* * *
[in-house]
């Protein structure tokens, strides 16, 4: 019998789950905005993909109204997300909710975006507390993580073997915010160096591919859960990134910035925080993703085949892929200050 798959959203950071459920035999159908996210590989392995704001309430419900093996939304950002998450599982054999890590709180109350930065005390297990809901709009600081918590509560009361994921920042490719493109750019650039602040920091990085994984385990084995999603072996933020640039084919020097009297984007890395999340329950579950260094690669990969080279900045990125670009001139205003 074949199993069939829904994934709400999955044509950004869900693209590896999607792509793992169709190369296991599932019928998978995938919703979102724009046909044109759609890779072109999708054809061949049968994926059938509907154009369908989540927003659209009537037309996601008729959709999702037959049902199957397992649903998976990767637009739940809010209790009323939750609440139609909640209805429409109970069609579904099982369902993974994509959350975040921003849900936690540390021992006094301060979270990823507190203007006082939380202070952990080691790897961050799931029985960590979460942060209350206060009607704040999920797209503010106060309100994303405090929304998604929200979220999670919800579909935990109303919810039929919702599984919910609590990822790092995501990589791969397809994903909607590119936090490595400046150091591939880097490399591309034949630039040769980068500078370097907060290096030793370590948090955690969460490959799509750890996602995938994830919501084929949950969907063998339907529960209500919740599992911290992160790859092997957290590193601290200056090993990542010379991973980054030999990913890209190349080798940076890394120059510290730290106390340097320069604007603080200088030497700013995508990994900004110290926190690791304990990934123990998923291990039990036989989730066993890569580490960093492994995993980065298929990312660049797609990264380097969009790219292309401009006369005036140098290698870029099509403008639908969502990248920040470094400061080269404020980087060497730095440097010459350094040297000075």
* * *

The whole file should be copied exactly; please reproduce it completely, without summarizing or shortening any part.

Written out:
[in-house]
């Protein structure tokens, strides 16, 4: 019998789950905005993909109204997300909710975006507390993580073997915010160096591919859960990134910035925080993703085949892929200050 798959959203950071459920035999159908996210590989392995704001309430419900093996939304950002998450599982054999890590709180109350930065005390297990809901709009600081918590509560009361994921920042490719493109750019650039602040920091990085994984385990084995999603072996933020640039084919020097009297984007890395999340329950579950260094690669990969080279900045990125670009001139205003 074949199993069939829904994934709400999955044509950004869900693209590896999607792509793992169709190369296991599932019928998978995938919703979102724009046909044109759609890779072109999708054809061949049968994926059938509907154009369908989540927003659209009537037309996601008729959709999702037959049902199957397992649903998976990767637009739940809010209790009323939750609440139609909640209805429409109970069609579904099982369902993974994509959350975040921003849900936690540390021992006094301060979270990823507190203007006082939380202070952990080691790897961050799931029985960590979460942060209350206060009607704040999920797209503010106060309100994303405090929304998604929200979220999670919800579909935990109303919810039929919702599984919910609590990822790092995501990589791969397809994903909607590119936090490595400046150091591939880097490399591309034949630039040769980068500078370097907060290096030793370590948090955690969460490959799509750890996602995938994830919501084929949950969907063998339907529960209500919740599992911290992160790859092997957290590193601290200056090993990542010379991973980054030999990913890209190349080798940076890394120059510290730290106390340097320069604007603080200088030497700013995508990994900004110290926190690791304990990934123990998923291990039990036989989730066993890569580490960093492994995993980065298929990312660049797609990264380097969009790219292309401009006369005036140098290698870029099509403008639908969502990248920040470094400061080269404020980087060497730095440097010459350094040297000075």